Cole’s Restaurant from “A Lot Like Love”Feb 10th, 2010 | By Lindsay | Category: Jennifer Aniston Locations, Movie Locations
This past weekend I dragged my fiancé out to re-stalk Cole’s Restaurant, a location that I originally blogged about way back in May of 2008. I first learned about the old time watering hole while watching the DVD commentary for fave movie A Lot Like Love, during which one of the film’s directors mentions that the New York bar scene featured at the beginning of the flick wasn’t actually filmed on the East Coast at all, but at a historic little bar in Downtown Los Angeles named Cole’s. After doing a bit of online research I discovered that COUNTLESS movies had actually been filmed on location at the historic bar, so I, of course, immediately dragged my fiancé right out to stalk the place. Sadly, though, upon arriving we were greeted by a sign announcing that the restaurant was closed for a massive renovation project. And I have longed to stalk the place ever since. So, since we were in the area this past weekend, I begged my fiancé to make a little pit stop there and, since he was hungry at the time, he happily obliged. YAY!
Cole’s actually has a few other claims to fame besides being an oft-used filming location, including the fact that it is not only where the French Dip sandwich was first originated, but it is also the oldest continuously operating bar and restaurant in all of Los Angeles.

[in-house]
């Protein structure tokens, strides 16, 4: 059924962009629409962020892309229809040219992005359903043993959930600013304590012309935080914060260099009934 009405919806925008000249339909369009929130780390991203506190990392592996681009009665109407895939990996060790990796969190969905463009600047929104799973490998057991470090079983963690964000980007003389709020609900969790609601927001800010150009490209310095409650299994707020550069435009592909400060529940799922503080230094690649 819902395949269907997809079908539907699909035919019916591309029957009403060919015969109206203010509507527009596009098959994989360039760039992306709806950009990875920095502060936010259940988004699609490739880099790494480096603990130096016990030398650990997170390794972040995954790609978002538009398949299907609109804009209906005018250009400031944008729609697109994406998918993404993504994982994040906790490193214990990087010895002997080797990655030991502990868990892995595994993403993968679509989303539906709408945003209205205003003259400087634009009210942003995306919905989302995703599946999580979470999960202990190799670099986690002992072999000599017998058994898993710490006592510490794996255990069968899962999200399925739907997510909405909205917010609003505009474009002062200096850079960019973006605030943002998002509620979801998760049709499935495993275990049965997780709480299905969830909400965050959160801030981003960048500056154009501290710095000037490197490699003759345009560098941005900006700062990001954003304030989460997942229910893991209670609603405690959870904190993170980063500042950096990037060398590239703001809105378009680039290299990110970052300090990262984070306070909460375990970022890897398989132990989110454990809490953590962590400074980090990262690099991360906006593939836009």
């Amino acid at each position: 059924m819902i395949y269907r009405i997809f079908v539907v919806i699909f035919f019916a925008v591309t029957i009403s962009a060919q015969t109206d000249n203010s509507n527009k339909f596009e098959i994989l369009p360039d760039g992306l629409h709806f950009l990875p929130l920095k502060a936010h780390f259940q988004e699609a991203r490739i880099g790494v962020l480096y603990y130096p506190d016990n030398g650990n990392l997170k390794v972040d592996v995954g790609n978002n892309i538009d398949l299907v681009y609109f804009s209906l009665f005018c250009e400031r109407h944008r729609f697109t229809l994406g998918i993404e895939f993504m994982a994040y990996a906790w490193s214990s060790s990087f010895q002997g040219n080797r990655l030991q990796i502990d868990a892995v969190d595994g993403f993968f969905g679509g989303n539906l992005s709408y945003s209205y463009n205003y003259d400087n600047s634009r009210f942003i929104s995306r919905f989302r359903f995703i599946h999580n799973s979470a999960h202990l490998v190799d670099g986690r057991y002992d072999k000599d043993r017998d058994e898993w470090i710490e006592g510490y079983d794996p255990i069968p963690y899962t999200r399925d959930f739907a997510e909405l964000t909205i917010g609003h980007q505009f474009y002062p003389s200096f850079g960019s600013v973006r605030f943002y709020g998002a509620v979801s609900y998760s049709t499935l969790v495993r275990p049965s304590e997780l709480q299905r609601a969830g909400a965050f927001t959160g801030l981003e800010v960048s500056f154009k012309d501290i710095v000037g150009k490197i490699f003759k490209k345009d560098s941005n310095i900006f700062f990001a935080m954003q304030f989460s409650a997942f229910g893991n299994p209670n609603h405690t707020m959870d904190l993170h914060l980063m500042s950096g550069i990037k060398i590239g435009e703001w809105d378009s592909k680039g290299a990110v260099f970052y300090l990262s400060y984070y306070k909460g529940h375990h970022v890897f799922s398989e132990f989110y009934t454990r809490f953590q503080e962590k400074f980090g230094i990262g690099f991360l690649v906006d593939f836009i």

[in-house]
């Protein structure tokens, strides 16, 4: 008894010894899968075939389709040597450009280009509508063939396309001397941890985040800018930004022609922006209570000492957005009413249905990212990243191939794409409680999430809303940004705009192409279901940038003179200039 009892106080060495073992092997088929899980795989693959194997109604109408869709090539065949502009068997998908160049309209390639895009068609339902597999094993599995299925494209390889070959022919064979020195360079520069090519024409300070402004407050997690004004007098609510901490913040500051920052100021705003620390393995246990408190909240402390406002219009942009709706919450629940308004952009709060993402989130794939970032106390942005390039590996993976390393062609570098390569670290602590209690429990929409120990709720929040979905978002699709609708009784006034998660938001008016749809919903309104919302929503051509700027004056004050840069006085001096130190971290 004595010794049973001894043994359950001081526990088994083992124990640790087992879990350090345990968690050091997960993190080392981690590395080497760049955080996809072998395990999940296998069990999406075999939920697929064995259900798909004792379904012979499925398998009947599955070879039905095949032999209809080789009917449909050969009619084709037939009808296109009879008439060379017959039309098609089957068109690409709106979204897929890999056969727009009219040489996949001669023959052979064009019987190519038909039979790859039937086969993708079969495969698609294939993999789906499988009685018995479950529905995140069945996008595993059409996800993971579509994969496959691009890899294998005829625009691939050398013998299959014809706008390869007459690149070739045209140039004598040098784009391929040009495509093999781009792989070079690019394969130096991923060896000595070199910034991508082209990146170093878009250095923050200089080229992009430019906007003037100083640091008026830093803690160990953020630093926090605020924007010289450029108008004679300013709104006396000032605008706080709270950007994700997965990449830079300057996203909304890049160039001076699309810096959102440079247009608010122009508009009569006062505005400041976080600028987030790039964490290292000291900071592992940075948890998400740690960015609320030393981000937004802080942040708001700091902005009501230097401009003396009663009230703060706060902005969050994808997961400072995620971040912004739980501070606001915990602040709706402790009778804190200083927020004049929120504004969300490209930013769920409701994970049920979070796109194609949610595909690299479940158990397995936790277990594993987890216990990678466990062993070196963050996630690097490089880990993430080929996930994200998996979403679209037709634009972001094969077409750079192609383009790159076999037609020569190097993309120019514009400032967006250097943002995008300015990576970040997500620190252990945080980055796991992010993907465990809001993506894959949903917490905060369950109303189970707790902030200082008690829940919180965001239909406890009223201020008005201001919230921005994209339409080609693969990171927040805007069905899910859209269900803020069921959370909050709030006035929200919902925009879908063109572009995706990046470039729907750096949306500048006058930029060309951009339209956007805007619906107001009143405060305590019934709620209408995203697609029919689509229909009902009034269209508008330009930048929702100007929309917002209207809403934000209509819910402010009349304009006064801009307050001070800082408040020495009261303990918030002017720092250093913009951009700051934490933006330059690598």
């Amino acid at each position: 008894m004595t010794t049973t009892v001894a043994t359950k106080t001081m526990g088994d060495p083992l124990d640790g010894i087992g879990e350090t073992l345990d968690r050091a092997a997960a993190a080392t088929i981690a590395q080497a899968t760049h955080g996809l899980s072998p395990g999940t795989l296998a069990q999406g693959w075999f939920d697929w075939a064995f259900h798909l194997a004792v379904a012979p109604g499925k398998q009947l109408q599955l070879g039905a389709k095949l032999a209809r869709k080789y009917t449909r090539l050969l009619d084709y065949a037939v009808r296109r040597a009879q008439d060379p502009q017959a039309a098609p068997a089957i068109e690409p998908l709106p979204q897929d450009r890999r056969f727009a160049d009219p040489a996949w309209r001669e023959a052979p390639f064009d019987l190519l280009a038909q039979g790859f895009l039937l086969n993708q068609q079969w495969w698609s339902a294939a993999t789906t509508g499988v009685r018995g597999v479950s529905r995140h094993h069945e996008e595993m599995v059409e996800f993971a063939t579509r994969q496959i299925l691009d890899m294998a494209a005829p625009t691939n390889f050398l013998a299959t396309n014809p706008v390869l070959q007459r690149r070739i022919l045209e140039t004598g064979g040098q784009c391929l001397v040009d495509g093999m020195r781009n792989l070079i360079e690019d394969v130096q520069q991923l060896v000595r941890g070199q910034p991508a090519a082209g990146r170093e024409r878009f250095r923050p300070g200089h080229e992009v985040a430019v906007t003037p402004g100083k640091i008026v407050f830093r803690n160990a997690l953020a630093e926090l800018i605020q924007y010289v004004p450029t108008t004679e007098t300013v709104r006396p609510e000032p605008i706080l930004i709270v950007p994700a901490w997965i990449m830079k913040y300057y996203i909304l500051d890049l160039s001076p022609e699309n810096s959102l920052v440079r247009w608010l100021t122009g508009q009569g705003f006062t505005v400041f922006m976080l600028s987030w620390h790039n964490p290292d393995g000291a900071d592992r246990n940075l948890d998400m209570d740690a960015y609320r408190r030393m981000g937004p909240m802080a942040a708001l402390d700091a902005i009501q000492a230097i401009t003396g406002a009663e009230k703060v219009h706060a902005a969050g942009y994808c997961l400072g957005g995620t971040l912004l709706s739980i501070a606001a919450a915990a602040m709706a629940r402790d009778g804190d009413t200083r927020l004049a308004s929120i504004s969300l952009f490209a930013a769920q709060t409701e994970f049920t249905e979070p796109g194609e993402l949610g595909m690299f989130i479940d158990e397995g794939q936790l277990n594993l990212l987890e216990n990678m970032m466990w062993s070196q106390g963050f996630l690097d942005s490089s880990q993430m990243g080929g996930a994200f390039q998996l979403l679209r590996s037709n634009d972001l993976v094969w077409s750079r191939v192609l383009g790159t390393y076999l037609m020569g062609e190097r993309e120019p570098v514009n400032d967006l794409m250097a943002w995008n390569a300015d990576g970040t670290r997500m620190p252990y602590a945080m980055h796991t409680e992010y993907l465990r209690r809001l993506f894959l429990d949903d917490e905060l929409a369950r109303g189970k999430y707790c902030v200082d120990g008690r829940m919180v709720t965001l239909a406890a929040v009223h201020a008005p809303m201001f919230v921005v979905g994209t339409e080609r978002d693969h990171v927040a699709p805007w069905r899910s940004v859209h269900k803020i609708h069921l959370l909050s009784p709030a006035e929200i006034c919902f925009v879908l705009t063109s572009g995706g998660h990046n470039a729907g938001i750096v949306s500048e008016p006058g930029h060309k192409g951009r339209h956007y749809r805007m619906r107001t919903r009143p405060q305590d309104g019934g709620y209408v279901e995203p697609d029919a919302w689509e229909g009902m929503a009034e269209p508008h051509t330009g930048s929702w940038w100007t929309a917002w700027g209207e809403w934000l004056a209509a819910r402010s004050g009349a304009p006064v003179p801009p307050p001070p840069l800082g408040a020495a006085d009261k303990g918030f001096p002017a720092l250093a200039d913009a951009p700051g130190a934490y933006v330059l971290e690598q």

Cole’s, which was originally known as Cole’s P.E. Buffet, was first opened on December 8, 1908 by an entrepreneur named Harry Cole in what was once the main terminal of the Pacific Electric Building. That very same year, Cole’s main chef, a resourceful young man named Jack Garlinghouse, dipped the bread of a roast beef sandwich in Au Jus sauce in order to soften it for a customer who suffered from sore gums, and, thus, the French Dip sandwich was born. Those sandwiches, and the restaurant itself, became extremely popular with the hundreds of thousands of commuters who traveled through the Pacific Electric Building terminal each day. Twenty-five years later, in 1933, Cole’s was still such a popular spot that on the day California nixed its ban on beer, the bar served up over 19,000 gallons of the stuff to its parched customers. Yes, you read that right – 19,000 GALLONS in ONE day! That same year, Harry Cole’s son, Rawland, who was a bit of an entrepreneur himself, decided to start cashing checks out of the restaurant’s back room and wound up giving out over $1,000,000 each month (and we’re talking 1930’s money!), which was a larger amount than any U.S. bank was giving out during that same time! Cole’s has also had a longtime celebrity following, attracting such notables as Mickey Cohen who was a regular there during the 70’s and even had his own booth.